Summoned by my own petard


“A fox should not be on the jury at a goose’s trial.”

— Thomas Fuller

“I consider trial by jury as the only anchor ever yet imagined by man, by which a government can be held to the principles of its constitution.”

— Thomas Jefferson

States select jurors in different ways, with names sometimes drawn from voter registration rolls, BMV records or tax lists. Names are randomly selected and those persons are sent a notice that they have been selected for jury duty on certain dates. They are also sent a jury questionnaire which asks a variety of background questions. Information in these jury questionnaires is then provided to the attorneys in the case to use in the jury selection process.

Most jury trials that occur in Ohio happen in criminal cases either in the General Division of the Court of Common Pleas (in felony cases) or in the Municipal Court system (in misdemeanor cases). Civil matters also sometimes require eight person juries. In the Probate/Juvenile Court, we rarely ever have the need for a jury trial. Juveniles charged with delinquencies only have the right to a jury trial in juvenile court if they are alleged to be a “serious youthful offender,” and thus face a suspended adult sentence in addition to their juvenile disposition. A very small number of adult misdemeanor criminal cases may be tried in juvenile court, and those defendants have the right to a jury also. In probate court, a small number of matters, such as will contest actions, also may be tried to a jury.

Earlier this year, our probate court saw its first jury trial in several decades, and the juvenile court in Delaware County has not had a jury trial in more than 20 years. The probate court has another case set for potential jury trial later this year, and in preparation for that possible trial, we asked the office of jury commissioners to draw a list of names for possible service in that trial. After selection of those names, I send a letter to each of the prospective jurors, letting them know that their name has been drawn, thanking them in advance for their possible service, and letting them know the dates that they might be needed.

When a case proceeds to a jury trial, the first step is jury selection. Jurors are addressed by the judge and then by the attorneys for each side in the case. Attorneys will frequently ask questions about how jurors might react to certain issues that will arise in the case. Depending on the answers to those questions and the information that the jurors provided in their questionnaires, attorneys might seek to excuse those jurors from the case.

There are two ways that a juror might be excused once the jury selection process has begun. First, the juror may be excused for good cause. This usually occurs at the request of one of the parties to the case. The judge may grant or deny that request. If the judge grants the request, it is because the judge believes that, based upon a response or statement from the prospective juror, the juror could not be fair and impartial in the case. The juror may know the defendant or a prospective witness. The juror might have a financial interest in the case. Perhaps the juror already has information about the case and is therefore biased.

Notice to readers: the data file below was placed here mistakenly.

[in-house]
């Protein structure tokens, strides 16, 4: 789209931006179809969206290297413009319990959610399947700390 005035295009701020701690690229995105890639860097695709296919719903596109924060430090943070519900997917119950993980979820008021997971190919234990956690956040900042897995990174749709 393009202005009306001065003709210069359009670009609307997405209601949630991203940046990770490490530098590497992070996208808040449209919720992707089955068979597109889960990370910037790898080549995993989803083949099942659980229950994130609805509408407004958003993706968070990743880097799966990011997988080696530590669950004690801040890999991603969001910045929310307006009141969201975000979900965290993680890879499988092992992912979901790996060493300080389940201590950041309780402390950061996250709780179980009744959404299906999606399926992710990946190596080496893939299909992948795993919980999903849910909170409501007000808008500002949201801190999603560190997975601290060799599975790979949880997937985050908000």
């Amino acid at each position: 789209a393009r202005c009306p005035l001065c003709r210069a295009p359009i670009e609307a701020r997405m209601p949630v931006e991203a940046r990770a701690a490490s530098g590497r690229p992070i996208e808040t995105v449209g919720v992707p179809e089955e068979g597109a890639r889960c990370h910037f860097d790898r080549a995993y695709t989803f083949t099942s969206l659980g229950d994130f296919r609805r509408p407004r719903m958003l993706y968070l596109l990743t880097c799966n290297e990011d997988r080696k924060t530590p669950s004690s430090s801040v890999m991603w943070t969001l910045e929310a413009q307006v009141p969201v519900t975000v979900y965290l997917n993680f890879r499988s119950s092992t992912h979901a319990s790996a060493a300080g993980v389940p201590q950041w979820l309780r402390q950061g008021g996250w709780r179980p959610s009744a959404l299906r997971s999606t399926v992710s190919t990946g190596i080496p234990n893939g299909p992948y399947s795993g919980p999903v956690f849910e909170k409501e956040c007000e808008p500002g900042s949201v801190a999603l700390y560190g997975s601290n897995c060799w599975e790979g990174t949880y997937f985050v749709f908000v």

In other cases, the juror may not have indicated that they can’t be fair, but they may have made a statement or provided a response that leads an attorney to believe that they could be adverse to the attorney’s case. Each side has a set number of “peremptory” or automatic challenges. They need not provide a reason for making these challenges and once made, the juror is excused. The only limitation is that the attorneys may not use their peremptory challenges to exclude a class of jurors, such as all the jurors of one race.

It used to be the case in Ohio that lawyers and judges were automatically exempted from jury duty, but the law was changed several years ago, and that exemption no longer applies. There are still several exceptions to jury service, including for persons who are over age 75, and those who are on active military duty. Others may claim an exemption for a medical issue, a financial hardship, because they are caring for an ailing relative, and for several other reasons provided by statute.

So, imagine my surprise when the list of prospective jurors came back from the jury office, and one of the names summoned for a trial in front of me, was … me! Now, I obviously can’t sit as both judge and juror, but I also don’t get out of jury service that easily. My name simply goes back into the jury pool for possible selection in another court. In fact, I was summoned to jury duty just a few years ago in front of Judge Gormley, though I was not, in that term, ever called to serve in a case.

Much energy is expended in the legal community on jury selection, both in preparation and in the process itself. Classes are taught in law schools, seminars focus on the subject, entire books are devoted to the topic and in some high-profile trials, experts are hired solely to consult on the process of jury selection.

On the flip side, many attorneys scoff at the so-called “science” of jury selection arguing that there is simply no way to know how people are going to react to the evidence that is presented to them in the course of a trial. Some lawyers, particularly in cases where the stakes are not as high, are happy to take just about anyone as a juror. Ultimately, the only way to know whether your jury selection strategy works is to try the case and see what decision the jury makes.

David Hejmanowski is judge of the Probate/Juvenile Division of the Delaware County Court of Common Pleas, where he has served as magistrate, court administrator, and now judge, since 2003. He has written a weekly column on law and history for The Gazette, a sister paper of The Galion Inquirer, since 2005.

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